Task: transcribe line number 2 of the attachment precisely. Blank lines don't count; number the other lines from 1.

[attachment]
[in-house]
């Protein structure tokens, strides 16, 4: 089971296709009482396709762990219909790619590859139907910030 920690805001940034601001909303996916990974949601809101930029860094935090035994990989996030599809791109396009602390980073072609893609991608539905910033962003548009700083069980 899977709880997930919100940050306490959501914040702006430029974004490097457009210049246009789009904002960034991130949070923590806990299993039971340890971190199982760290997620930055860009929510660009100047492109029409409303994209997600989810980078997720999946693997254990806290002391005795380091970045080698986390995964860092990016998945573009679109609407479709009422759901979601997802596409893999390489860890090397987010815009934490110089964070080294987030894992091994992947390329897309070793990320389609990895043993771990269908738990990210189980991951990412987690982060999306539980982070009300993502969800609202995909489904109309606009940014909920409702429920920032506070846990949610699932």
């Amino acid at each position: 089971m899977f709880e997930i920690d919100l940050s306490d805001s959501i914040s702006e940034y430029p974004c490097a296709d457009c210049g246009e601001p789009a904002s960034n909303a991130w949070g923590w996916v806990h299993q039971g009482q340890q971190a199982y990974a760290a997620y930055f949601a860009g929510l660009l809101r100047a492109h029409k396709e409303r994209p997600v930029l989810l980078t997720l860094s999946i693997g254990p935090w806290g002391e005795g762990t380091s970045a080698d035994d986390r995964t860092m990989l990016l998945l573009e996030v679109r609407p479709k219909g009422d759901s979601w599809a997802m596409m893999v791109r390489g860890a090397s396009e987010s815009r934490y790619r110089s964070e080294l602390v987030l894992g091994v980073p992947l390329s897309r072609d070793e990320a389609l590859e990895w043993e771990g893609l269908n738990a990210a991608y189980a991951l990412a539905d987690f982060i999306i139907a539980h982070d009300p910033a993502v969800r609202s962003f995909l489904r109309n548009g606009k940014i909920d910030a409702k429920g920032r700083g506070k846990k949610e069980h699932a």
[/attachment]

């Protein structure tokens, strides 16, 4: 089971296709009482396709762990219909790619590859139907910030 920690805001940034601001909303996916990974949601809101930029860094935090035994990989996030599809791109396009602390980073072609893609991608539905910033962003548009700083069980 899977709880997930919100940050306490959501914040702006430029974004490097457009210049246009789009904002960034991130949070923590806990299993039971340890971190199982760290997620930055860009929510660009100047492109029409409303994209997600989810980078997720999946693997254990806290002391005795380091970045080698986390995964860092990016998945573009679109609407479709009422759901979601997802596409893999390489860890090397987010815009934490110089964070080294987030894992091994992947390329897309070793990320389609990895043993771990269908738990990210189980991951990412987690982060999306539980982070009300993502969800609202995909489904109309606009940014909920409702429920920032506070846990949610699932």